5. When recording your data, make sure to give yourself a buffer zone around the expected number of minutes that you'll need for the transcription. Most of the time, it's best to avoid relying on the first few minutes of recorded talk since the initial period of a recorded conversation can be a bit awkward, especially if participants are adjusting to the recording equipment. Data which comes from later on in the recording session will be less affected by the recording devices, as participants should be somewhat more comfortable as time passes.

Details for a Small Experimental Design Study
If you plan to design a small study, you will need to plan carefully so that you can manage the project in the short time that remains for the semester. You are welcome to model your study loosely on Cook (2001). There are additional experimental design studies in the areas of cross-cultural pragmatics which you can use as models as well. See the following for examples:

Kasper, G., & Rose, K. 2003. Pragmatic Development in a Second Language. Blackwell.
Rose, K., & Kasper, G. 2006. Pragmatics in Language Teaching. Cambridge.

Option B. Language policy

A paper on language policy which probes existing policy for weaknesses and failures and also makes recommendations for change such as:

(1) a national language policy for a country in which you have lived and worked or studied;
(2) a policy regarding indigenous, immigrant, or pidgin/creole languages, or nonstandard varieties in a particular region;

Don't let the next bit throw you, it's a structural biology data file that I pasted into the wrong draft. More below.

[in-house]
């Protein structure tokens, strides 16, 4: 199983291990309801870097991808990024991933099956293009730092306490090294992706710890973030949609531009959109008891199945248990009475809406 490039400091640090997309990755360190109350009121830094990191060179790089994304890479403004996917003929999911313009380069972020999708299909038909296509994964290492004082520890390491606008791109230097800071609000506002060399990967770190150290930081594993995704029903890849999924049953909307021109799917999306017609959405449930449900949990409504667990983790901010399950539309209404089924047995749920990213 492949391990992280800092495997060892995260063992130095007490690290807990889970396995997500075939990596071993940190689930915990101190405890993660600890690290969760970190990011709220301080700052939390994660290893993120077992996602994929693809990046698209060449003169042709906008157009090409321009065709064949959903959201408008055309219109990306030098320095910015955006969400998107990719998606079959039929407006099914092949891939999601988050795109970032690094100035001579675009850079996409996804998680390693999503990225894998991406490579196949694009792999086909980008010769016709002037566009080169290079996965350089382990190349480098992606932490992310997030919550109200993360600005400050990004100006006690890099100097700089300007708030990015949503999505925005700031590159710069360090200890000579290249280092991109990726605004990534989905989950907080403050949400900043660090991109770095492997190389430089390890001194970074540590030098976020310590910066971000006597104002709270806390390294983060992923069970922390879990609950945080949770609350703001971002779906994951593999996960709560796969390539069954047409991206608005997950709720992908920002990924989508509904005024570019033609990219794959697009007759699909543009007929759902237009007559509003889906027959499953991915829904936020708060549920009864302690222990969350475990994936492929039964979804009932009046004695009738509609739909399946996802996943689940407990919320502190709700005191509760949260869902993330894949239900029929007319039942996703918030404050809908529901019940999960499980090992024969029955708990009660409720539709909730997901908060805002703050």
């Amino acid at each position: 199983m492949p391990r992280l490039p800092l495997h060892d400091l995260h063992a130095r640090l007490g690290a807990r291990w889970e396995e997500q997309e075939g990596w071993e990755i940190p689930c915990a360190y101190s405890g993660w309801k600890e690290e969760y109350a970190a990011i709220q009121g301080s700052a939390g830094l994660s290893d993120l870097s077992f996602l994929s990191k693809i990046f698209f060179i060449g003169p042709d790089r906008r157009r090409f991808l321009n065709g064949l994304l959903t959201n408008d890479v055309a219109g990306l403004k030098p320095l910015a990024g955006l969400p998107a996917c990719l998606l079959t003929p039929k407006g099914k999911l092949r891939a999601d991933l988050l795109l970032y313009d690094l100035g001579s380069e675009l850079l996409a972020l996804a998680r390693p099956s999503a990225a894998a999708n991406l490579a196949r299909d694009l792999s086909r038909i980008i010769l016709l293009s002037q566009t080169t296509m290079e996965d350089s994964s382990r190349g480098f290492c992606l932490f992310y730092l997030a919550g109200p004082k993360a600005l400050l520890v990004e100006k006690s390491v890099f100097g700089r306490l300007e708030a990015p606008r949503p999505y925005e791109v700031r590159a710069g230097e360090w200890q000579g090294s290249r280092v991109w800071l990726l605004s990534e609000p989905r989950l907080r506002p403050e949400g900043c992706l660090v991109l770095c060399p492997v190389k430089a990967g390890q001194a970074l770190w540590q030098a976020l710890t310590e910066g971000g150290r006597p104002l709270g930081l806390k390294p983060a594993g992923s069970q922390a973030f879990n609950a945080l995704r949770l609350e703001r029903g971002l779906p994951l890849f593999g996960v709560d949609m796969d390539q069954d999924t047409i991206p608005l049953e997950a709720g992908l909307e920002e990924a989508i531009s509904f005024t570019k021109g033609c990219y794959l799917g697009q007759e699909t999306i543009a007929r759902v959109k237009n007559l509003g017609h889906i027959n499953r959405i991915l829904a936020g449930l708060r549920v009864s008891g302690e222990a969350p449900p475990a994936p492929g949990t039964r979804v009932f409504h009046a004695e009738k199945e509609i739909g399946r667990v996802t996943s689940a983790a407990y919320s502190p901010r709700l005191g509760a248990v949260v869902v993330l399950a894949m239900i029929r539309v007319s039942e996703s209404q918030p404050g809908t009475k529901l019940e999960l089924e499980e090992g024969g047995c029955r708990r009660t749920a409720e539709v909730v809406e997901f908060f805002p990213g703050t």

(3) a language policy for a specific institution, such as workplace or an educational institution;
(4) a policy for corpus planning issues, for instance, the institution or change of a writing system, non-sexist language use, introduction of foreign words vs. indigenization;.
(5) other language planning or policy issues which you propose

Write a rationale for the language policy which answers the following questions in an integrated essay. In other words, do not simply list the answers to each question; rather, organize your writing so that these questions are answered, and in a writing style that flows:

    a) what languages and varieties are spoken in the country/region, by what numbers of speakers, living in what areas?

    b) what languages and varieties are currently used in different societal domains (government, education, social services, workplaces, arts, intergenerational communication, email, personal interaction)?

    c) what is the existing policy and practice regarding language teaching and/or language use in the country/region/context?

    d) what principles do you believe should guide the language policy? why?

    e) what specific initiatives should emanate from the language policy? why?

Plan of action: Start with a literature search for existing studies of, or documents on, language policies in your country/region/institution/corpus planning issue of choice. If you don't find any, describe the de-facto policies, including your sources of evidence. Assess the current policies, based on sociolinguistic theories and research. What is currently working? What evidence of success exists for current language policy? Conversely, what isn't working? What should be changed, and why? For your own policy proposal, do NOT develop a budget or spend time on intricate details. You paper will be assessed in terms of your research on the current situation, your understanding of language policy issues, and your ability to provide sociolinguistically informed ideas and arguments.

Below are some suggested topics (which are merely suggestions -- feel free to come up with your own area)

Helpful references

Canagarajah, Suresh (ed.) 2005. Reclaiming the Local in Language Policy and Practice . Erlbaum.
May, Stephen. 2001. Language and Minority Rights. London: Longman.
Schmidt, Ronald. 2000. Language policy and identity politics in the United States . Temple University Press.
Spolsky, Bernard, & Mesthrie, Rajend (eds.) 2003. Language Policy . Cambridge.
Tollefson, James. 2001. Language Policies in Education: Critical Issues . Erlbaum.